Globally, we are working on women’s and children’s health in four ways. First, through mobilization, involving all partners, from Government officials to businesses, from foundations to universities. Second, we are taking action where the problems are, in the cities and villages, so we can scale up success. Third, we are building momentum. Our strategy has generated unprecedented global political support — $40 billion in commitments from 50 countries — and from scores of businesses, foundations and civil society organizations.
But to make sure this whole process works, we need the fourth component; this is accountability. Until now, we have received so many pledges and commitments, but not all of them have been delivered. And that is why, this time, we have to make quite sure that this money should be delivered wherever and to whoever needs it.
That is why I have established this accountability commission led by Prime Minister [Stephen] Harper of Canada and President [Jakaya] Kikwete of Tanzania. I launched it in January of this year in Geneva. Their last meeting was in Tanzania, and the two leaders participated.
This is what it takes — mobilization, action, momentum and accountability — this becomes “MAMA”. It’s very easy to remember “MAMA”. We need this approach even more because the world remains in economic crisis. Donors are cutting back on aid. The United Nations is forced to do more and better with what we have.
We have launched a number of important initiatives to reach the MDGs. First, my High-Level Task Force on the Global Food Security Crisis is tackling hunger. Second, the Education for All and Fast Track Initiatives by UNESCO are helping address illiteracy. Third, we have launched groups of political leaders and top experts on climate change financing, energy and sustainable development. Fourth, the Global Jobs Pact is promoting economic recovery, with a focus on work and dignity. And fifth, the high-level meeting on AIDS next month will set a course for the future of our efforts to fight the spread of HIV and get treatment to people in need. I understand that the President is going to participate in this meeting, and I thank you very much for your initiative and commitment. And our initiative to end deaths from malaria worldwide is on track to deliver by 2015. If this track continues, we will see no death from malaria.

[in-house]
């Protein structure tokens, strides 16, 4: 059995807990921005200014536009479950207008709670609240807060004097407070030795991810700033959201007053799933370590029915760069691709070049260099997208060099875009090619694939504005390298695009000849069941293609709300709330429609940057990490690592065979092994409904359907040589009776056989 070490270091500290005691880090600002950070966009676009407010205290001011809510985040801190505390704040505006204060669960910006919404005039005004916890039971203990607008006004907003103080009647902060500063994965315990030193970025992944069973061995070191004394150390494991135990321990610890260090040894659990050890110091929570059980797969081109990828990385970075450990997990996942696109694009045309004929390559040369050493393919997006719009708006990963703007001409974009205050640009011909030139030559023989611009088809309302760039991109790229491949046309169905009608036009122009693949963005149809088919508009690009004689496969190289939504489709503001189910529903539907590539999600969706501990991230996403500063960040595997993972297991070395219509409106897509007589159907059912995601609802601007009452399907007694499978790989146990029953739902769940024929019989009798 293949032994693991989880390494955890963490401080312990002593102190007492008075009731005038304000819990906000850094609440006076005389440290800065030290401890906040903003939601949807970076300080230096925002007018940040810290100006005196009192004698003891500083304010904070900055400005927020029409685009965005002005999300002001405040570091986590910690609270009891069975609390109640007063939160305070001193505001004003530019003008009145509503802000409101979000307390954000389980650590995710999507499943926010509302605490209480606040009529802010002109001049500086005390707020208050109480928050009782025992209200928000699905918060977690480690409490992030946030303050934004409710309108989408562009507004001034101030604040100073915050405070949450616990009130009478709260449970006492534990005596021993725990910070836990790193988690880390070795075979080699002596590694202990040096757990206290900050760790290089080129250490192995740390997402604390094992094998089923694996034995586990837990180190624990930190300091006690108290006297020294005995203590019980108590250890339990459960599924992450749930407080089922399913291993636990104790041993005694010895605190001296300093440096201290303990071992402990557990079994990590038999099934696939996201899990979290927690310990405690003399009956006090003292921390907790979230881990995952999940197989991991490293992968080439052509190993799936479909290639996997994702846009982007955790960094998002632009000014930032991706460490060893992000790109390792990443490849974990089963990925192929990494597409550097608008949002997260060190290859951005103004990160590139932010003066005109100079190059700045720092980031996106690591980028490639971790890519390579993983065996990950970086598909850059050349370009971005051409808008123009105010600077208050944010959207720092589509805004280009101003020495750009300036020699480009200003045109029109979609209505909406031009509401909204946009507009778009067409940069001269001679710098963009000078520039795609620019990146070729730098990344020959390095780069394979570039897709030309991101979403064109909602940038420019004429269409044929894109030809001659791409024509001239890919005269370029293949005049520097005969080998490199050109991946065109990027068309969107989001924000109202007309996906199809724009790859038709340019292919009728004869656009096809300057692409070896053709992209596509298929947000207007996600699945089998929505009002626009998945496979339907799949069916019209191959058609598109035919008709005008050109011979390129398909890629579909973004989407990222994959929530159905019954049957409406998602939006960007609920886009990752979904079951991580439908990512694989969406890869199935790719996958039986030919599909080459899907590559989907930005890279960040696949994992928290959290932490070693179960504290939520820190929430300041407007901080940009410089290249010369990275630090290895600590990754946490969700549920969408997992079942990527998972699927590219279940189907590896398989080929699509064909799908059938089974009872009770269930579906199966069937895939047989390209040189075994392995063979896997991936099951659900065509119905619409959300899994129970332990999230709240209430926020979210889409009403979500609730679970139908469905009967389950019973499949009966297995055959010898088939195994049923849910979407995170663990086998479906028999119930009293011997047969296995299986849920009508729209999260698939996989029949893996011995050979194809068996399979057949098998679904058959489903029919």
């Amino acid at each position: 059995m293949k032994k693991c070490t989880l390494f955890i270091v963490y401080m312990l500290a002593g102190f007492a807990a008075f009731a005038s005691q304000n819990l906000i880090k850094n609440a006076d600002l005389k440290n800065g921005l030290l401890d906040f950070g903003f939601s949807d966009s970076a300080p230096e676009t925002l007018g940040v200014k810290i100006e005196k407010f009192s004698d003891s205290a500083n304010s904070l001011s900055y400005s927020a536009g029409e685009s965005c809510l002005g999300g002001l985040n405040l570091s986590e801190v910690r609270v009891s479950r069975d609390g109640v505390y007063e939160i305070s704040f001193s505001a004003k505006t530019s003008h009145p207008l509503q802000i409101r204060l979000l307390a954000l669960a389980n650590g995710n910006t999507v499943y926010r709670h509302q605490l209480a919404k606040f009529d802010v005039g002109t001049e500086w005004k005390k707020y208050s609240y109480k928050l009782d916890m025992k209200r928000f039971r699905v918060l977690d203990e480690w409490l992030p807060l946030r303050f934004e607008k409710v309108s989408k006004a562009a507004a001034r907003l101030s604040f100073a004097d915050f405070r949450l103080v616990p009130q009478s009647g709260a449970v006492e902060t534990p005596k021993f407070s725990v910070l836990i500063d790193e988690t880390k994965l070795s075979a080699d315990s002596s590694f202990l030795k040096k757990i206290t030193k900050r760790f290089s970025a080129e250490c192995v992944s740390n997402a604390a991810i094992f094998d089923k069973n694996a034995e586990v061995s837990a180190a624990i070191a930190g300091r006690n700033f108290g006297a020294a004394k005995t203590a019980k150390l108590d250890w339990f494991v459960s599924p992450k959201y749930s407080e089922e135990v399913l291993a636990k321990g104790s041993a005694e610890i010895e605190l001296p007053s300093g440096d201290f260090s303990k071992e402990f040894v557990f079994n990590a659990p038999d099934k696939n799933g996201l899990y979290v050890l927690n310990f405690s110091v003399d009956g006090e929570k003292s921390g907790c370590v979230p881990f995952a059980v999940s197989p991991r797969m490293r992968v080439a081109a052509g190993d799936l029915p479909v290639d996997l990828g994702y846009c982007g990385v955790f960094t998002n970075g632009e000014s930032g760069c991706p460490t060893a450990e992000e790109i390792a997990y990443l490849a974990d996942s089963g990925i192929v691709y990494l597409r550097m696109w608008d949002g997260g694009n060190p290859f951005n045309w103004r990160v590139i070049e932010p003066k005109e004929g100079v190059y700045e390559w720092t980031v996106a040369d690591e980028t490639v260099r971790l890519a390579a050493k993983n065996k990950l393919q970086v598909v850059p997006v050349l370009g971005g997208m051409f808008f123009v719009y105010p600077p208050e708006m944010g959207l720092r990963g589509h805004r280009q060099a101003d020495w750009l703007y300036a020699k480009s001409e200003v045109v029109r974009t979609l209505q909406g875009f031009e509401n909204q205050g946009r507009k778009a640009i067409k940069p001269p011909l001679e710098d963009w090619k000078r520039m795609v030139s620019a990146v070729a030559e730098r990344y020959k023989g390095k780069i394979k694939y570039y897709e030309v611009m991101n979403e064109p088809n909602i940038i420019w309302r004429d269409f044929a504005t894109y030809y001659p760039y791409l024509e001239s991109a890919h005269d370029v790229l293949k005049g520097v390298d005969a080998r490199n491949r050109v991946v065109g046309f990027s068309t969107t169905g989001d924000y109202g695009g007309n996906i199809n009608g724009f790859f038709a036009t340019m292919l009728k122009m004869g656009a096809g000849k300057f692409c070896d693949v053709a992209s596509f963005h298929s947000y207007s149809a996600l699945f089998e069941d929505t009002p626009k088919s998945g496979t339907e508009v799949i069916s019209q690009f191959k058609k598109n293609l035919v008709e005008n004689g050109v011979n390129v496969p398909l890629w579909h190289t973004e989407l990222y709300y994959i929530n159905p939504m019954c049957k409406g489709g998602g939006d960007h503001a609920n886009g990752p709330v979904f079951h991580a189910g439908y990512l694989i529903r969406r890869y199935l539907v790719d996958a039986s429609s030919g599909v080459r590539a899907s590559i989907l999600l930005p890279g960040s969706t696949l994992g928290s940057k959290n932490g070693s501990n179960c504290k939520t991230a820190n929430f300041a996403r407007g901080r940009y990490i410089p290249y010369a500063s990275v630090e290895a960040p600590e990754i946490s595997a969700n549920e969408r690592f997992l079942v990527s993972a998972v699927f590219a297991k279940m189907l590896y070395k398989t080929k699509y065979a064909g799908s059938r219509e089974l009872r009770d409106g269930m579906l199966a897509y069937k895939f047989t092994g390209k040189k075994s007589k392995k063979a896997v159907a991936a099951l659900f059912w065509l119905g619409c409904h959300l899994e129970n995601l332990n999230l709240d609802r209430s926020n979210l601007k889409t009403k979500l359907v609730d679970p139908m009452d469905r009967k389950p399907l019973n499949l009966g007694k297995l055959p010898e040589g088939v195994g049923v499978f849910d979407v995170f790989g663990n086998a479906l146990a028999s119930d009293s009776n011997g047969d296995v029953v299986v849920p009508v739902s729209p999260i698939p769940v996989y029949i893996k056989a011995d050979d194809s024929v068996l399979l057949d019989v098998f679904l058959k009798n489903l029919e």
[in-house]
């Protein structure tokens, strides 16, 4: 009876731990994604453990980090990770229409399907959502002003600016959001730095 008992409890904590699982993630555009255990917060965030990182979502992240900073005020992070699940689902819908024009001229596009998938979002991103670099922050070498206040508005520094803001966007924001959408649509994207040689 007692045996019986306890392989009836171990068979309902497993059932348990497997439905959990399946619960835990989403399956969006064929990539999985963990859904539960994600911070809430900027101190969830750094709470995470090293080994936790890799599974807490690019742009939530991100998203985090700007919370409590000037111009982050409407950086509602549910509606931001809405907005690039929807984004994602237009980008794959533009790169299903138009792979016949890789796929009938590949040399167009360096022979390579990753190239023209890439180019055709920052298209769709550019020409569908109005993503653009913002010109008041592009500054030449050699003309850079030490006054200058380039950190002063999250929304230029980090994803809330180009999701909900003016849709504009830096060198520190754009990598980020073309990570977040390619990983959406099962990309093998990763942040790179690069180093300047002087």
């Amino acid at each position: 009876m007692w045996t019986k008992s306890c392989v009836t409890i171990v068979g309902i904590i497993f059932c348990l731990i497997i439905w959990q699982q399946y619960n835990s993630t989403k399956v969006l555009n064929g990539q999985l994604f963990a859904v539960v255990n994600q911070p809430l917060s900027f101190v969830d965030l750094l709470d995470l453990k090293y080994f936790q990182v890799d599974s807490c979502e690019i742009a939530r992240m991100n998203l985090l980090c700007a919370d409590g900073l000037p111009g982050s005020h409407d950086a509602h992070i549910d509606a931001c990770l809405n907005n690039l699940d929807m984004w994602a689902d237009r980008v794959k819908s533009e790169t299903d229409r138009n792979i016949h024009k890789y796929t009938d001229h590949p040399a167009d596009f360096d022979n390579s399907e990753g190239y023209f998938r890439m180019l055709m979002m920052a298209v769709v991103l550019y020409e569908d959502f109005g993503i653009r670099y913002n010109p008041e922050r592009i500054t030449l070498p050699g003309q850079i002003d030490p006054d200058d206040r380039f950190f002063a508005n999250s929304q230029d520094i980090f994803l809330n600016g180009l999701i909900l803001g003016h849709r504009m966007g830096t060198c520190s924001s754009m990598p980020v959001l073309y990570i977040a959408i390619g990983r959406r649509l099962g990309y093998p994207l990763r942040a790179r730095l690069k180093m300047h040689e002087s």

All of these initiatives are part of the overall push to reach the MDGs by 2015. Improving women’s and children’s health is one of the keys to progress. Healthy women give birth to healthy children who can grow up to contribute to their healthy country. They are also the best guarantee of healthy, educated and prosperous families. That is why we must tackle the terrible loss of women’s and children’s lives in Nigeria.
I am very pleased that the Government is working to allocate a portion of its oil wealth to support health initiatives for women and children. This is a ground-breaking initiative where success has far-reaching implications. Mr. President, I congratulate you sincerely for your leadership and the National Assembly for the passage of the health bill two days ago. Nigeria has already shown that progress is possible. I commend the federal, state and local governments for your joint, dedicated efforts to reach the MDGs.
Nine out of ten children are now in school. HIV prevalence rates are decreasing. Yesterday, I visited Maitama General Hospital and saw your health systems in action. But we need to do much more to build on these successes. I urge you to step up investment in all these areas, deliver on your important commitments, and ensure that Nigeria reaches all the MDGs by 2015. You can be a global leader in this heroic effort. The United Nations will be your partner every step of the way. Thank you.